Downtown’s “new” casino, The D, is replacing Fitzgeralds, but does the building itself qualify as “old Vegas”?

Absolutely—both by date (1979, 10 years before The Mirage ushered in “new Vegas”) and ownership history (it was built by the Stardust’s Al Sachs and “known associate” and local luminary Moe Dalitz). The two owned the Sundance until 1987, when Reno’s Lincoln Management bought the hotel and rebranded it as Fitzgeralds. When it opened, the “office tower”-style Sundance was, at 400 feet and 34 stories, the tallest building in Nevada, surpassing Reno’s Grand Sierra Resort. In 1995, Reno again took the lead—by a mere 10 feet—with the Silver Legacy Resort. Vegas blew by the Silver Legacy in 1996 with the Stratosphere observation tower (not technically a “building” at 1,149 feet) and in 1997 with New York-New York (529 feet).

Tower heights can be a proxy for personal competition among moguls. In the mid-2000s, Steve Wynn and Donald Trump briefly battled with Wynn (2005, 614 feet), Trump Tower (2008, 622 feet), and Encore (2008, 631 feet). All was moot, however, since Sheldon Adelson’s Palazzo had already left them fighting for second place with his 642-foot Palazzo (2007). The Palazzo remains the state’s tallest operational building, though the Fontainebleau could eventually surpass it by 93 feet.

In the 1970s, I passed a remote casino that displayed the Bonnie and Clyde “death car.” Where was that?

You are thinking of “Pop’s” Oasis, a casino in Jean, from 1947 until 1988. The Oasis was built and operated by Peter “Pop” Simon, a pioneer who also owned various mines and supply stores in Southern Nevada. Pop died in 1963, but his family continued to operate the Oasis. They obtained the Bonnie and Clyde death car—a 1934 Ford Deluxe sedan in which the notorious gangsters were ultimately gunned down—in the early 1970s to draw in passing Vegas road trippers from I-15.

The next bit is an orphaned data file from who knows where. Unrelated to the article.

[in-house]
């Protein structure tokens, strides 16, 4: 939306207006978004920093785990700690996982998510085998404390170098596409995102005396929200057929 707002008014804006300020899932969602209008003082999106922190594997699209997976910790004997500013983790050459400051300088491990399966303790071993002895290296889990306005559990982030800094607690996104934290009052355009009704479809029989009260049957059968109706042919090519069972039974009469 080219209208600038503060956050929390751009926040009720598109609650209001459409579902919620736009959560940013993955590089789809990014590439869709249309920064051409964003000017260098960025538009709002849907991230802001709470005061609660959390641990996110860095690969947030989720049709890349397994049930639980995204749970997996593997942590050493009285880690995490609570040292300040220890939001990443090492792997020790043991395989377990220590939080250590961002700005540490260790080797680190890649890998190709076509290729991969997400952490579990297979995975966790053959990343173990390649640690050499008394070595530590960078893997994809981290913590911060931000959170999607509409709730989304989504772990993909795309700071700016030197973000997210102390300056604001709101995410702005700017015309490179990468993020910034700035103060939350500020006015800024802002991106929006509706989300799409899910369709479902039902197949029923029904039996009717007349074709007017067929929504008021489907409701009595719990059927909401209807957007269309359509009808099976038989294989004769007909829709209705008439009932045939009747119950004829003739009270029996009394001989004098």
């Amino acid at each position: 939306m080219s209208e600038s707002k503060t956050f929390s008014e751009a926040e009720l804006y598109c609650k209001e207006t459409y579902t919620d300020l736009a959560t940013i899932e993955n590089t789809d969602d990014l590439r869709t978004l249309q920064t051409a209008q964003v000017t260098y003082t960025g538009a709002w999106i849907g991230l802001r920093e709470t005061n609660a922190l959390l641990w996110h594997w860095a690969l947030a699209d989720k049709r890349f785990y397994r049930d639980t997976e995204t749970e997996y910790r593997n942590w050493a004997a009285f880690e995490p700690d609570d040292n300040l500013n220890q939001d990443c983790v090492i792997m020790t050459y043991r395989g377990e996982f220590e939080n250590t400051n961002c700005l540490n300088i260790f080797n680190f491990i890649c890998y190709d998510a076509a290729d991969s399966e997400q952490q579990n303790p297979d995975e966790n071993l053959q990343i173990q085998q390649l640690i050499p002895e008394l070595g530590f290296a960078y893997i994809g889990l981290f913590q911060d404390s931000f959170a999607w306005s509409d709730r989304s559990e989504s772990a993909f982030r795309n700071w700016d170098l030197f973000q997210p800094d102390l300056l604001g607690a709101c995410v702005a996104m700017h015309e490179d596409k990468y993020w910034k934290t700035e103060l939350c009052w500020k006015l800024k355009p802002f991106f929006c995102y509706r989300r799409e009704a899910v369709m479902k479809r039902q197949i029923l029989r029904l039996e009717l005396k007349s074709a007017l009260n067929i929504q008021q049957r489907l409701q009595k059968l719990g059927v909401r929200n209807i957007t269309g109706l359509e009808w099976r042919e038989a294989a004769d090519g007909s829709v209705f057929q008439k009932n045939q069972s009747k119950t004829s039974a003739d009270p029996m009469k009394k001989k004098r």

In 1987, Jean was boosted by the opening of the Vegas-style Gold Strike (the Simons were financially involved); the Oasis closed a year later. The car went down the road to Whiskey Pete’s in Primm. In 2007, the Herbst family purchased the Primm properties and sent the car to Terrible’s Gold Ranch in Reno. In 2011, Bonnie and Clyde’s wheels returned to Whiskey Pete’s, though not promoted with nearly as much roadside bravado as in Simon’s day.

Correction: Due to an editing error, the original location of Jazzed Café was misstated in last week’s Ask a Native. The popular 1990s night spot was on East Tropicana Avenue; a larger location later opened on West Sahara.

Suggested Next Read

The Crooning Counselor

Character Study

The Crooning Counselor

By Jerry Fink

Attorney Nikolas Mastrangelo, 64, grew up in Detroit and often found himself on street corners singing harmony with his childhood friends. But then what self-respecting Motor City boy didn’t in those days of doo-wop, be-bop and rock? It never crossed his mind that music was in his future. “I came from a typical Italian family: It was ‘Go get your education and start a career,’” says Mastrangelo, nattily dressed as always in a shirt and tie—an appropriate getup not only for his evening gig as an elegant crooner, but for his day job as an attorney.